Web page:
Recovery Mechanisms in Naturally Fractured Carbonate Reservoirs: A Case Study of the Barents Sea Alta Discovery using Dual Porosity Model Simulations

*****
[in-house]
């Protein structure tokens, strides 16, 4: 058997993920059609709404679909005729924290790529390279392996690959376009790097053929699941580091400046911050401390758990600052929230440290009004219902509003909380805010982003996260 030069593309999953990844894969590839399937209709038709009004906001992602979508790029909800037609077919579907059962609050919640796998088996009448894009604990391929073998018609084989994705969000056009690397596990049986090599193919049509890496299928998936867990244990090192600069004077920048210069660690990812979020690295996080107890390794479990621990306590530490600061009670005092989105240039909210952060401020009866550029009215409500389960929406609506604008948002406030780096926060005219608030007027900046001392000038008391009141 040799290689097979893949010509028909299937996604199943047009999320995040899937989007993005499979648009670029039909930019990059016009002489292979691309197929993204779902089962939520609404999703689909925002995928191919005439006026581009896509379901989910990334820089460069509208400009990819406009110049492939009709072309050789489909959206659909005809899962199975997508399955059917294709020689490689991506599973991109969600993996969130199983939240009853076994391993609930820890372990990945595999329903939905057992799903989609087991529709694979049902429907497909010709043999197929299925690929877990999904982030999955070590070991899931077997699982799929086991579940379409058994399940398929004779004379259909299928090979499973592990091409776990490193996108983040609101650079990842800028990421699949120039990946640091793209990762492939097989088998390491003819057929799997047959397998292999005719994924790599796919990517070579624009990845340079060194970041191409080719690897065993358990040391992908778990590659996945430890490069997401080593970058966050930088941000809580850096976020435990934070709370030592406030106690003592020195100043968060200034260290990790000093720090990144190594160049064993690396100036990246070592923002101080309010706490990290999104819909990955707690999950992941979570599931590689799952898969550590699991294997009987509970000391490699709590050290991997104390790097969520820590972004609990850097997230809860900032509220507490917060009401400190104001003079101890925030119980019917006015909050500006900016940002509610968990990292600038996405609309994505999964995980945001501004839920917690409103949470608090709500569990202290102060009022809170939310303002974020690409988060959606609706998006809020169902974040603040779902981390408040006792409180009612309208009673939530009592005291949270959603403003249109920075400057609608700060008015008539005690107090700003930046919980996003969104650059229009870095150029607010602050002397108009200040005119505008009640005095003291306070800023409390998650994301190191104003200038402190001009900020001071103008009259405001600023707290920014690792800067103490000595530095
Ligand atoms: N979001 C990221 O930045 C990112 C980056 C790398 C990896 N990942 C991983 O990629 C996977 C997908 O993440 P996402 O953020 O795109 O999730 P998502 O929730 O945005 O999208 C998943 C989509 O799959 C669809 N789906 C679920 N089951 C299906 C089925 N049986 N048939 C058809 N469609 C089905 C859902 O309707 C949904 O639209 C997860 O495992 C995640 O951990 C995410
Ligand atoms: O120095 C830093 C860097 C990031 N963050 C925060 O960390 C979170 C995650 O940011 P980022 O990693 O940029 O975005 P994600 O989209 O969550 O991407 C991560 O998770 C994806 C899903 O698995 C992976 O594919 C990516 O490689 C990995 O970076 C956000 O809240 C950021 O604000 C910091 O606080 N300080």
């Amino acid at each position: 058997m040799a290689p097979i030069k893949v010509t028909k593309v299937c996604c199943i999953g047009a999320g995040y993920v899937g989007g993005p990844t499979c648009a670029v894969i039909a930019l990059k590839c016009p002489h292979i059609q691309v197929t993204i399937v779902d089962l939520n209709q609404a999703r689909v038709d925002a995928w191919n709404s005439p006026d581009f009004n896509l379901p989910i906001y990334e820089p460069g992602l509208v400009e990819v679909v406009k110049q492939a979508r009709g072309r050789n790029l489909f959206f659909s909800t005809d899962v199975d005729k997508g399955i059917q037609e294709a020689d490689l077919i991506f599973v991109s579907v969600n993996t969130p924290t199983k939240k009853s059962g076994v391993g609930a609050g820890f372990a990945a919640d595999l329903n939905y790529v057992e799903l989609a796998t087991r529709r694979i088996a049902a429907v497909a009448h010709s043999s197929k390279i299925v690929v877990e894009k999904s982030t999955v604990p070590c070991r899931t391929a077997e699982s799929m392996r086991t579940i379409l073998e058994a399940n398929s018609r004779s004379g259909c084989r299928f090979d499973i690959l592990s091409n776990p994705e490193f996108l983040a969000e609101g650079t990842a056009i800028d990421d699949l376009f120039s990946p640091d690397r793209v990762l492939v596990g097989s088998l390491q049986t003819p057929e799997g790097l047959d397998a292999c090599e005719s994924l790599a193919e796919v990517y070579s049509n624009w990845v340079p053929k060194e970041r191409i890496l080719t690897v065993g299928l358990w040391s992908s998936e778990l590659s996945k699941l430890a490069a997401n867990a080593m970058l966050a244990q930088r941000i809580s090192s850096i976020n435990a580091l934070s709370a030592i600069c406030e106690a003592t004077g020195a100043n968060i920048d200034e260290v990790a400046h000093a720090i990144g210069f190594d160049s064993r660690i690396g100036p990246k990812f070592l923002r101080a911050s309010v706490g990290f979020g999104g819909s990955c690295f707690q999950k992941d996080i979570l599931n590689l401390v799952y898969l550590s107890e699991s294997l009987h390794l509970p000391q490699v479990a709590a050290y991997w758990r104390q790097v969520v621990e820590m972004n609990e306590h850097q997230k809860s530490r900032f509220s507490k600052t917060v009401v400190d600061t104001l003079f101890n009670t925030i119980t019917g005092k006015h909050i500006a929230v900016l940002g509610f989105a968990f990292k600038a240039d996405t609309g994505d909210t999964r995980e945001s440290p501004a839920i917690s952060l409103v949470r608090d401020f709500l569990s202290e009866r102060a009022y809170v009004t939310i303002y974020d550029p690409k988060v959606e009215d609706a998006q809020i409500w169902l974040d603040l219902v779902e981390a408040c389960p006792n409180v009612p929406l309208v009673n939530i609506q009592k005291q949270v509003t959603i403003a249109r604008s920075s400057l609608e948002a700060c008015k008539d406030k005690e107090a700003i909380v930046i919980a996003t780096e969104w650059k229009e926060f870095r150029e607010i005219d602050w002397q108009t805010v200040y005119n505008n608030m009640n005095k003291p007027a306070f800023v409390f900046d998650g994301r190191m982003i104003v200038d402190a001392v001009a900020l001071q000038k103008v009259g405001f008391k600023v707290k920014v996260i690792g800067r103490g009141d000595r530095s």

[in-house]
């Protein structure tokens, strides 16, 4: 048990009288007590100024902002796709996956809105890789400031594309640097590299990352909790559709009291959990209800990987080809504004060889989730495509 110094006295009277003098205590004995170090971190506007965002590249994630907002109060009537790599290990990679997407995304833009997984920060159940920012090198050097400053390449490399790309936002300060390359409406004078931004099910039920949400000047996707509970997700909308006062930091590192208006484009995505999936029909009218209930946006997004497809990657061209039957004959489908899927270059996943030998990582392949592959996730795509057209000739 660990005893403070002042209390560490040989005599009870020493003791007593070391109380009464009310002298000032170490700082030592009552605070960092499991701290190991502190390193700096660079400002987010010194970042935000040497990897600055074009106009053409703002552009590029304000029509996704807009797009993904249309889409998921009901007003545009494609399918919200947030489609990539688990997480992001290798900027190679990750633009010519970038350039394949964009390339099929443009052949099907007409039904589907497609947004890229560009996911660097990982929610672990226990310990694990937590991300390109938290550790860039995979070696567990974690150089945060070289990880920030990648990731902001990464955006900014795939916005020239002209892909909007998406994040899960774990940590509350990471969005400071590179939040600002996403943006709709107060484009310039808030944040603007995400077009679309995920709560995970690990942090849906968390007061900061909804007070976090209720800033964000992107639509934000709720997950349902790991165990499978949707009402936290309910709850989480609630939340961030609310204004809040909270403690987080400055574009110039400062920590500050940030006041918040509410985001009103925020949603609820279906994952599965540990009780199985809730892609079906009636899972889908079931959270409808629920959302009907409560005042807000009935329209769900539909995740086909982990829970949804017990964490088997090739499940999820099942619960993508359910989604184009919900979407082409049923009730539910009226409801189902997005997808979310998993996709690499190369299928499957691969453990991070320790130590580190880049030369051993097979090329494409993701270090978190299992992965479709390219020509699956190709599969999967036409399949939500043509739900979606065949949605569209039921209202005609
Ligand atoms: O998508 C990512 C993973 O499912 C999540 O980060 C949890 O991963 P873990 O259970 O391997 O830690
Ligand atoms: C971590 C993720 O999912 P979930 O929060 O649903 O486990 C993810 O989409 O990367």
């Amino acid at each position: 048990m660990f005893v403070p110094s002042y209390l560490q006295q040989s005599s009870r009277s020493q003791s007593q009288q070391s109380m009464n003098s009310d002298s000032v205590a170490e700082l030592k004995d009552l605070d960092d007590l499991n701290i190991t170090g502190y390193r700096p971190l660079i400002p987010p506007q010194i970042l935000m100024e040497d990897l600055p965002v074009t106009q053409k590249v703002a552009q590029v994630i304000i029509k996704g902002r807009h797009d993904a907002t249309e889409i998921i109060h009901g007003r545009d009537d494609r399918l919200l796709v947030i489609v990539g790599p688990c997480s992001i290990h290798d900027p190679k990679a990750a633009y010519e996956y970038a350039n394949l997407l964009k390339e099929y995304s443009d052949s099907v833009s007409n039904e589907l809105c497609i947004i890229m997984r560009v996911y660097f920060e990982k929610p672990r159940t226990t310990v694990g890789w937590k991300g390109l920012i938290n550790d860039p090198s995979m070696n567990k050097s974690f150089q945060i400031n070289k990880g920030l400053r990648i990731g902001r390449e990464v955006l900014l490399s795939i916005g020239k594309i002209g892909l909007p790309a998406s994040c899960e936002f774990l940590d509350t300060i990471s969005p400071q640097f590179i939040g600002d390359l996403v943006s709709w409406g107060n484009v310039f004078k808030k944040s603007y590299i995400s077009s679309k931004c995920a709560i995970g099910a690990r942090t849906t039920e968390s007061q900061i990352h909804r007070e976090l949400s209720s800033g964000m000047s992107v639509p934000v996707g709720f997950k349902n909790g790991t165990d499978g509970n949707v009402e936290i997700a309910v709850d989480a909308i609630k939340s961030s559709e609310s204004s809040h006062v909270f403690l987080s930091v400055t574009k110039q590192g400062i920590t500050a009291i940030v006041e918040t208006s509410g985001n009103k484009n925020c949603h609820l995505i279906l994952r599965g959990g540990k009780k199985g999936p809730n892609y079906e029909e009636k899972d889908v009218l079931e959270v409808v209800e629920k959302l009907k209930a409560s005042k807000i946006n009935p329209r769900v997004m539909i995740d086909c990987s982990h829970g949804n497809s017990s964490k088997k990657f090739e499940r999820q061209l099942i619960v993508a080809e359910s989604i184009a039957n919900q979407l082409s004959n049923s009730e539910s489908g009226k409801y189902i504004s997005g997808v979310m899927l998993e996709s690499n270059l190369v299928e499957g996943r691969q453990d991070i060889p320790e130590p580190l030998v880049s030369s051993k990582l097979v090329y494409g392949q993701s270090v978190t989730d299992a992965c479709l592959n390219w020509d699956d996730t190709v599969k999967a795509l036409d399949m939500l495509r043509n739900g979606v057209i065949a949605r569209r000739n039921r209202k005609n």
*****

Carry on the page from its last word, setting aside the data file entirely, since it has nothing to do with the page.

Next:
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The Barents Sea Alta discovery consists primarily of fractured carbonate formations from the Mid-Carboniferous to Permian period. Significantly fractured reservoirs are subject to different recovery mechanisms than conventional ones including gravity drainage, spontaneous imbibition, fluid expansion and diffusion. The reservoirs are commonly analyzed as two porous systems and the main objective lies in optimized oil transfer from the tight matrix to the fracture. This process depends on characteristics of the reservoir that typically have great uncertainty, making fractured reservoir development one of the most difficult technologies in oil field exploitation. This thesis investigates oil recovery from the Alta dual porosity system with respect to key reservoir parameters; matrix block height, size / shape, capillary pressure, wettability and inter-block contact. Wettability is essential for recovery in fractured reservoirs, and as 80 % of the world s carbonate reservoirs have shown oil-wetting tendencies, this poses an important subject in the Alta field concept studies (Treiber et al., 1972; Chilingar and Yen, 1983). The impact of the listed reservoir characteristics are tested with crestal gas injection as well as water injection in the underlying aquifer. The study is performed using ECLIPSE s dual porosity/ dual permeability model of which computational aspects and validity is discussed. Typical gas-oil capillary pressure curves for vuggy carbonates are tested with varying vertical matrix block height. The results show that block height is essential to achieve good recovery when matrix blocks are completely discontinuous. However, matrix-matrix flow corresponding to only 5 % contact area between the blocks, gives a dramatic increase in recovery. If the contact area exceeds 25 %, recovery is close to that of a completely continuous stack, while production of water from the aquifer remains lower. When the reservoir rock is strongly oil-wet, poor recovery is achieved with water injection, as entry of water into the matrix becomes a drainage process. If the reservoir is strongly water-wet, full recovery is achieved with spontaneous imbibition, and matrix block height is insignificant for the entry of water into the matrix. The examples also show that with tall matrix blocks, movement of the water front in fractures close to the producer is accelerated, which may reduce ultimaterecovery due to an early water-breakthrough. The sigma factor is tested and found to have larger effect in an imbibition process compared to gravity drainage, which is important to consider in history matching of well data. The thesis concludes that as long as either matrix shape, matrix height or reservoirwettability represent a great uncertainty in the Alta discovery, gas injection is the safest choice. However, lack of infrastructure in the Barents Sea combined with less availability of gas compared to water, is acknowledged and potential concepts briefly discussed. A simplified WAG injection example is also included and shows increased recovery compared to one phase water injection. All findings of this thesis form a solid foundation for more detailed studies of a WAG strategy in the Alta discovery.